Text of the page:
July 8, 2020


Glechoma hederacea - Gill-on-the-ground

Glechoma hederacea - Gill-on-the-ground | Photo courtesy of Glen Mittelhauser/Maine Natural History Observatory

European settlers carted a lot of plants around the globe, and Glechoma hederacea is no exception. This creeping perennial herb is a member of the mint family, which has notoriously invasive members, and was used medicinally for centuries in Europe to treat a variety of ailments, including inflammation, kidney ailments, indigestion and bronchitis. It also was brewed as a tea and used as a fresh salad green. It is found now in almost every state in nation, including all of New England. The plant itself is a creeper, with flowers rising up to 8 inches above the main foliage. It blooms in shades of blue to purple early in spring and can continue through July, according to the “National Audubon Society Field Guide to North American Wildflowers.”  Given its centuries of use, the plant has a number of common names, including ground ivy, Creeping Charlie and Gill-over-the-ground. That last name stems from the French “guiller,” meaning to ferment. The plant was used extensively before the introduction of hops to flavor beer, thus creating more common names such as Gill-over-the-ground, Alehoof and Tunhoof.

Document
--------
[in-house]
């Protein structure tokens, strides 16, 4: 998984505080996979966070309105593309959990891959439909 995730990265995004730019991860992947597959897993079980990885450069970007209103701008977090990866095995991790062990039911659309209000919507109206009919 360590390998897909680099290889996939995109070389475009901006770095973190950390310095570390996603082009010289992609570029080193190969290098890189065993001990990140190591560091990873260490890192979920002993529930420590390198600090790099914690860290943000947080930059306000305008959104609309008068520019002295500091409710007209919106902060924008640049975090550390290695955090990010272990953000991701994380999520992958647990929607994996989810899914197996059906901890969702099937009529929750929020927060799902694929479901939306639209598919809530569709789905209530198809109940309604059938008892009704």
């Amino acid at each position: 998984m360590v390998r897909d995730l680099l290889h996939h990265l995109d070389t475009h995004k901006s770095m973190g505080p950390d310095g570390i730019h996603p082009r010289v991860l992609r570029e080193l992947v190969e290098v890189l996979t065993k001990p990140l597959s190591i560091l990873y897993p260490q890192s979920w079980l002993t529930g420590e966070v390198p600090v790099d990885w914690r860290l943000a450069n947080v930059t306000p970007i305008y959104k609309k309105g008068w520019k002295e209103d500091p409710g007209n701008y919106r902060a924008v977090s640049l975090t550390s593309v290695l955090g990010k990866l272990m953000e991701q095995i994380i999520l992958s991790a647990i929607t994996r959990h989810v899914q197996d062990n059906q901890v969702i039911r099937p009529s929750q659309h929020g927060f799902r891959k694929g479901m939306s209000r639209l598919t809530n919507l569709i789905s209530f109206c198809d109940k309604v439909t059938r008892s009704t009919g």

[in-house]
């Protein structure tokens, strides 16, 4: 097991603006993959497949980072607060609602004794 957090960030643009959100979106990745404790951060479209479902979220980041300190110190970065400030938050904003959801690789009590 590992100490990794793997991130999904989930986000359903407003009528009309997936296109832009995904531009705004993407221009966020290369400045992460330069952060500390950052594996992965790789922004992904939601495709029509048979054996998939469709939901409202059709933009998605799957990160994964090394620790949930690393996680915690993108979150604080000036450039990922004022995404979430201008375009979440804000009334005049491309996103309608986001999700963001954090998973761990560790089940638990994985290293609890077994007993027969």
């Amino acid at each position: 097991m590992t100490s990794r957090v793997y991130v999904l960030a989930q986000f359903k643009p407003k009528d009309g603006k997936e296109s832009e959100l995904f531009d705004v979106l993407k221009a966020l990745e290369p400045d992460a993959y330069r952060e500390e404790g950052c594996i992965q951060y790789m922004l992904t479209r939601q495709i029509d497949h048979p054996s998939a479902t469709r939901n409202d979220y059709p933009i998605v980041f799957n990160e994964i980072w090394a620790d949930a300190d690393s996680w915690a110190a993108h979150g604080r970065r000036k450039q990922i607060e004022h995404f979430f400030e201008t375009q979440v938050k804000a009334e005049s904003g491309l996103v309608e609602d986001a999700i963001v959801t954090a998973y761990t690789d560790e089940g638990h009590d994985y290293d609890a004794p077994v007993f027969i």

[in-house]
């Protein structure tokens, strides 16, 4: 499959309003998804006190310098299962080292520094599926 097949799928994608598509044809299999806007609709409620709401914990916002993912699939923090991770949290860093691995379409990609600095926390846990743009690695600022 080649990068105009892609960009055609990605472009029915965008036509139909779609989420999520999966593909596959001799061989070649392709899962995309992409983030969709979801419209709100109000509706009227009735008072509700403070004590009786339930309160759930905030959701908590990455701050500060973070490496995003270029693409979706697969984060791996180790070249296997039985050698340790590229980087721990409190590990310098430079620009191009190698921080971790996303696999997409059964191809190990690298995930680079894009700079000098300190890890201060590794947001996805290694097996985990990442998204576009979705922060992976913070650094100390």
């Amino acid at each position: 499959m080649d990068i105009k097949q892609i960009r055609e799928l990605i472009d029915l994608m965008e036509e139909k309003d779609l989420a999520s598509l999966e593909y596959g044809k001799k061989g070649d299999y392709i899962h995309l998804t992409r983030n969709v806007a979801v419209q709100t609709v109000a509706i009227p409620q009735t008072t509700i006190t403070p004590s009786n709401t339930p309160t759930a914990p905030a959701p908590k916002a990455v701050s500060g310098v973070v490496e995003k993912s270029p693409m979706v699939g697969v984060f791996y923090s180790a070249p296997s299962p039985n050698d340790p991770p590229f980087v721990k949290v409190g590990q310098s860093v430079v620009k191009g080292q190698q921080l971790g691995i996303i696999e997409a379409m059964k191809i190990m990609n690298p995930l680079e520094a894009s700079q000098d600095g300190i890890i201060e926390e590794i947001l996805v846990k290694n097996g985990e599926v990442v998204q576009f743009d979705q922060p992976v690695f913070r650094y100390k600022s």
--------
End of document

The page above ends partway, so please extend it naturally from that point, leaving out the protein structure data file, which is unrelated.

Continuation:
Wild Wednesday is a collaboration of Garden Maine and Glen Mittelhauser of the nonprofit Maine Natural History Observatory, www.mainenaturalhistory.org.